For years I’ve read texts on how to write a novel. Many came from Writers Digest selections on how to do everything from plotting to character development to pace to … you name the topic, I’ve probably got a book on how to do it.
By reading these how-to texts I learned how to write specific subjects but I was still confused on how to craft a novel en total.
Then the light went on (finally). If I want to learn how to write and write well, I need to read the masters in my field of interest. Currently those fields are mystery and suspense. So … I rounded up every mystery/suspense novel I could find.
First I began with my own library filled with novels I’ve been collecting to read one of these days. That day arrived so I read them — all of them. Then I went to the Reader’s Digest Special Selections from my mother-in-law. (Thanks Essie.) These were good because the stories had been selected by a panel of editors. Sort of pre-selected, if you please.I figured that if the stories were good enough to be selected by these esteemed editors, then they were good enough for me to spend my time reading them. I was right. They were excellent.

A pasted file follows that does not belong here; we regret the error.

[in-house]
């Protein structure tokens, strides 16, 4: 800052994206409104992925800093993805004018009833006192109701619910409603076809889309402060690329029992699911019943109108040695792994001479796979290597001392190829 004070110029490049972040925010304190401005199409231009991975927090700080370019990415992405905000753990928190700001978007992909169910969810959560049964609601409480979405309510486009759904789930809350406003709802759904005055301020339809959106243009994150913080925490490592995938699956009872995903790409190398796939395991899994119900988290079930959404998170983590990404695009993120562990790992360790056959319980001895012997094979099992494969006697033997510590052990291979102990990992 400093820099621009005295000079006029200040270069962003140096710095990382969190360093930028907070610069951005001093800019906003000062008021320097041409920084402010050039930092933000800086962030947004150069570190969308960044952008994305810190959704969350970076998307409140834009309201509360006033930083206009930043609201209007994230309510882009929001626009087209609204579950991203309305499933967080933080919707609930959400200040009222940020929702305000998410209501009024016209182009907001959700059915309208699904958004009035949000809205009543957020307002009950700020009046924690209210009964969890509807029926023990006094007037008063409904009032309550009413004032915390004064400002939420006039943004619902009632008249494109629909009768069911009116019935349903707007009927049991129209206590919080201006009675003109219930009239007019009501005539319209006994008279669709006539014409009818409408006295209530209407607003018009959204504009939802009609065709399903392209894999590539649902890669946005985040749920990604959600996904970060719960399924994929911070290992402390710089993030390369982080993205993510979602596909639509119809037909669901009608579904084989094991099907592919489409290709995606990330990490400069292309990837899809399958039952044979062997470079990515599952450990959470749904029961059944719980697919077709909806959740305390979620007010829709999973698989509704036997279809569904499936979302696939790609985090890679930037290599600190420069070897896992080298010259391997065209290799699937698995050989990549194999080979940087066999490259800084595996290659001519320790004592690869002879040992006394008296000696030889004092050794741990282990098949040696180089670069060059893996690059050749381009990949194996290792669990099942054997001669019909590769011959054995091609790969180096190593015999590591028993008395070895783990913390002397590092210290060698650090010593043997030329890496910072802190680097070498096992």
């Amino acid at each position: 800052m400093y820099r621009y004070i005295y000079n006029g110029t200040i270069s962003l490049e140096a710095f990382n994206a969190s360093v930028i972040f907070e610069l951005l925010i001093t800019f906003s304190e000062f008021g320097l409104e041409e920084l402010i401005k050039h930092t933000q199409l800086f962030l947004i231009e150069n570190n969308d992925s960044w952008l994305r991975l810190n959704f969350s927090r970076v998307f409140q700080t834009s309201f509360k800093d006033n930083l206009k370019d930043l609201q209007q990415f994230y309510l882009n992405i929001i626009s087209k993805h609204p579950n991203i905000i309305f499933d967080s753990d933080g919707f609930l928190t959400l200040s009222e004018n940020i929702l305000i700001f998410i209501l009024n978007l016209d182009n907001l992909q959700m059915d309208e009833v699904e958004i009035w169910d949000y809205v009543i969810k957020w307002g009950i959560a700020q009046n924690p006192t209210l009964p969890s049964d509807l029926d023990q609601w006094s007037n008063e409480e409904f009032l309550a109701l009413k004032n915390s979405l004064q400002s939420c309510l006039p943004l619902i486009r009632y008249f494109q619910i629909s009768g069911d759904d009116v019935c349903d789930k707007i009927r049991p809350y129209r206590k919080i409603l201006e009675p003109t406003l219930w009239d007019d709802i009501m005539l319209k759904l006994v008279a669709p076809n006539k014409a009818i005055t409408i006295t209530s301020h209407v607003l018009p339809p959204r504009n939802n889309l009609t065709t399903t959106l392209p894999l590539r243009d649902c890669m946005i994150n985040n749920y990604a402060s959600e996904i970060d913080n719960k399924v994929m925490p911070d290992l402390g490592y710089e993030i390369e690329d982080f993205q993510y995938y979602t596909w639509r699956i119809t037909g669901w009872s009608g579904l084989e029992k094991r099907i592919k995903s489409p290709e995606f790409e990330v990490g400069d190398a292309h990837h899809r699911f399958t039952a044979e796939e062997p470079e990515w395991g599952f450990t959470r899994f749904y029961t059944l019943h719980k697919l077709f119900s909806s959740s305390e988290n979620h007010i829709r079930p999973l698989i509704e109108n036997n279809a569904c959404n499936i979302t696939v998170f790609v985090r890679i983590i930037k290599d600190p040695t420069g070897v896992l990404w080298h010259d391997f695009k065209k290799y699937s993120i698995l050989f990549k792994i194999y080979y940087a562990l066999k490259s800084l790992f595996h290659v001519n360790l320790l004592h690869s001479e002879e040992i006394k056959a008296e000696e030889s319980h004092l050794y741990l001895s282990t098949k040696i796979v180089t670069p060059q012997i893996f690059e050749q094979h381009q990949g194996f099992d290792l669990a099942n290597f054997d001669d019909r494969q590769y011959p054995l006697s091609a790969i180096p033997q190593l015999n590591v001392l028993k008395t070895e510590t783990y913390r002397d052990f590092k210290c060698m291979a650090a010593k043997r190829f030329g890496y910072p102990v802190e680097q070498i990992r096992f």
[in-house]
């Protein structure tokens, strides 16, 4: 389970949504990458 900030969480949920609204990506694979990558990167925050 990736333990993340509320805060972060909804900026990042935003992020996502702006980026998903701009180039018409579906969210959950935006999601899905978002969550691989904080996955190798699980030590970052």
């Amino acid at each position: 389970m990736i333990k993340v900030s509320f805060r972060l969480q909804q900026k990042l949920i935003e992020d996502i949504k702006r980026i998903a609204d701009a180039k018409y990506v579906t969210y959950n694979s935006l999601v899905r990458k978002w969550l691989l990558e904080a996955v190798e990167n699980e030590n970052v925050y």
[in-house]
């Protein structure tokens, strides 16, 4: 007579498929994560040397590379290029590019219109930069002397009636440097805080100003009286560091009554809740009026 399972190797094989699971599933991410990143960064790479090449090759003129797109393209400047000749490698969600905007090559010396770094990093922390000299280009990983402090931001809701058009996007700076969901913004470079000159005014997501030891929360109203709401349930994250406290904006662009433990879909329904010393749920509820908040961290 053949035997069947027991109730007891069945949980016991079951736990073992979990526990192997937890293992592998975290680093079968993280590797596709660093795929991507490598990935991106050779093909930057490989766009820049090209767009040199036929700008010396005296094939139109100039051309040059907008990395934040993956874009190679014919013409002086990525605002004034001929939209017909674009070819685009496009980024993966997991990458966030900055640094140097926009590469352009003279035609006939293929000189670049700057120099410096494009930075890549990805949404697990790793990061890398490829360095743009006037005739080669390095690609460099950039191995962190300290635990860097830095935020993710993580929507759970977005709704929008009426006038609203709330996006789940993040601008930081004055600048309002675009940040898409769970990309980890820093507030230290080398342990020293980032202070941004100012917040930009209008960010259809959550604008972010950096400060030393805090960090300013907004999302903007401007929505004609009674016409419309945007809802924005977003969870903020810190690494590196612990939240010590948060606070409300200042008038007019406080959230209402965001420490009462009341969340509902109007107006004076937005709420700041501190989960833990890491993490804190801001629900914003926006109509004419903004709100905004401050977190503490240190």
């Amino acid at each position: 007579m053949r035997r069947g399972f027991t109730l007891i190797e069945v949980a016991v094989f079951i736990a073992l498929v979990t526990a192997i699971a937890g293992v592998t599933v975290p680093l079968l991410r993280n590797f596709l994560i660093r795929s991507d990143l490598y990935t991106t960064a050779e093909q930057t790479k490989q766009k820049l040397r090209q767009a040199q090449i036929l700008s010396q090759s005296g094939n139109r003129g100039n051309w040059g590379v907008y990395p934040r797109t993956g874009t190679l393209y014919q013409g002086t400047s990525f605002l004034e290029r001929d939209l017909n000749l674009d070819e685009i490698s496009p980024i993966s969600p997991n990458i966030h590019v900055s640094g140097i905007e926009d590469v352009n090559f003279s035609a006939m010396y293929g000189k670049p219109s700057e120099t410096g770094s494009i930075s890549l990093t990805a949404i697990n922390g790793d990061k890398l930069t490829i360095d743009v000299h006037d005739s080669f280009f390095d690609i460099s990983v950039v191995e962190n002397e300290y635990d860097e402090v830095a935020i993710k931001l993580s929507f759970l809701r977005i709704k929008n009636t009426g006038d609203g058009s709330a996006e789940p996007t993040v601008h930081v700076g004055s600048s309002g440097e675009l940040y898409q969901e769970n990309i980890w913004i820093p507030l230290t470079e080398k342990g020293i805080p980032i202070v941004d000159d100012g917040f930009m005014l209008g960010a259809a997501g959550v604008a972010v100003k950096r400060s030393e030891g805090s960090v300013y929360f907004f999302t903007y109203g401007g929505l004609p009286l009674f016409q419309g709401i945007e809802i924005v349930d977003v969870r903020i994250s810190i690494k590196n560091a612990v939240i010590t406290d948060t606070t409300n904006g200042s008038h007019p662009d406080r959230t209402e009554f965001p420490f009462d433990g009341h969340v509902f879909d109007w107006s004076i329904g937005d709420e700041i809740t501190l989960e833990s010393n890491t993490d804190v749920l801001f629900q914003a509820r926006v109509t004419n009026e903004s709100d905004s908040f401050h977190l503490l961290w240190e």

After they were consumed, I started working with my local library. With so many authors to choose from, I didn’t know where to begin. I was confused. So I leaned on what I knew. Why not read an original version from one of the condensed books from Reader’s Digest. While I was grazed through the mystery/suspense section several authors names began looking familiar.
Since that day I’ve read too many authors to mention but a select few have taught me special techniques — readers techniques as well as writers techniques. For instance, Dean Koontz made me get a thicker dictionary while reading his novel Relentless. Usually I can figure out a word’s meaning based on its context but not Mr. Koontz’s work. He made me look ’em up. That’s OK, how else am I going to learn.
Tess Gerritsen, on the other hand, took my breath away throughout her story Gravity. Next time I read one of her books, I’m going to get a bigger pillow to sit on so I won’t have to take so many breaks. Or perhaps I should learn from her astronauts and wear Depends. I selected her because she wrote the Rizzoli and Isles TV series.
The tightest work came from Stephen J. Cannell. His Cold Hit has a magnificent pace, tight ending, and had well developed plot points. He set the bar on storytelling. Thank you, Mr. Cannell for the work you’ve given us. We will appreciate your gifts even more now that you’ve passed.
I’ve learned so much more about writing novels by reading them than by reading how-to text books. During the process of reading novels I discovered an inherent or implied learning by experiencing the novel.
The trick of learning is applying knowledge. Through the years I’ve learned that it’s easy to gain knowledge. The challenge is in applying that knowledge then expanding upon it. Taking that knowledge and making it your own by altering the rules to fit your creation is the process of experienced learning.
But that is just the first step.
I am now in the process of writing my apply-what-I’ve-learned novel. I’ll keep you posted.